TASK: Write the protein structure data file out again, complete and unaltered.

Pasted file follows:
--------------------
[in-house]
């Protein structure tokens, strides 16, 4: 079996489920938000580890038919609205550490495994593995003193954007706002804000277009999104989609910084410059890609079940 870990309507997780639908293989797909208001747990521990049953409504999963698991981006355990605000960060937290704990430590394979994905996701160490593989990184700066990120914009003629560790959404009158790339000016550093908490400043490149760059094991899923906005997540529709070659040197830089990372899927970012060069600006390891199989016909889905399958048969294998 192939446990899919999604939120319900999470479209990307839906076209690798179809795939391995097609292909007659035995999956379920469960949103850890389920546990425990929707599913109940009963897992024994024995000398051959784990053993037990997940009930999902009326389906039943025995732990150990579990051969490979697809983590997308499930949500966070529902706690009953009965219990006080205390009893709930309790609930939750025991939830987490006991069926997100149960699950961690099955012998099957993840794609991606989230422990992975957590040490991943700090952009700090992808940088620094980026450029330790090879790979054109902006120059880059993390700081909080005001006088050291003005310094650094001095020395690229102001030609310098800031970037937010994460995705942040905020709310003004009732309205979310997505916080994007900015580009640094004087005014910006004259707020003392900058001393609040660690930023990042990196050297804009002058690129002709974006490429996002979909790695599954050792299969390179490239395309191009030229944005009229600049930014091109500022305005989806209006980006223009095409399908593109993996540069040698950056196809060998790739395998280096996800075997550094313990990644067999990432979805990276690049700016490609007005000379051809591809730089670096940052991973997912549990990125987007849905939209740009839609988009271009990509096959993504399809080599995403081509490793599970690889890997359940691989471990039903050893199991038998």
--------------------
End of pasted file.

[in-house]
């Protein structure tokens, strides 16, 4: 079996489920938000580890038919609205550490495994593995003193954007706002804000277009999104989609910084410059890609079940 870990309507997780639908293989797909208001747990521990049953409504999963698991981006355990605000960060937290704990430590394979994905996701160490593989990184700066990120914009003629560790959404009158790339000016550093908490400043490149760059094991899923906005997540529709070659040197830089990372899927970012060069600006390891199989016909889905399958048969294998 192939446990899919999604939120319900999470479209990307839906076209690798179809795939391995097609292909007659035995999956379920469960949103850890389920546990425990929707599913109940009963897992024994024995000398051959784990053993037990997940009930999902009326389906039943025995732990150990579990051969490979697809983590997308499930949500966070529902706690009953009965219990006080205390009893709930309790609930939750025991939830987490006991069926997100149960699950961690099955012998099957993840794609991606989230422990992975957590040490991943700090952009700090992808940088620094980026450029330790090879790979054109902006120059880059993390700081909080005001006088050291003005310094650094001095020395690229102001030609310098800031970037937010994460995705942040905020709310003004009732309205979310997505916080994007900015580009640094004087005014910006004259707020003392900058001393609040660690930023990042990196050297804009002058690129002709974006490429996002979909790695599954050792299969390179490239395309191009030229944005009229600049930014091109500022305005989806209006980006223009095409399908593109993996540069040698950056196809060998790739395998280096996800075997550094313990990644067999990432979805990276690049700016490609007005000379051809591809730089670096940052991973997912549990990125987007849905939209740009839609988009271009990509096959993504399809080599995403081509490793599970690889890997359940691989471990039903050893199991038998």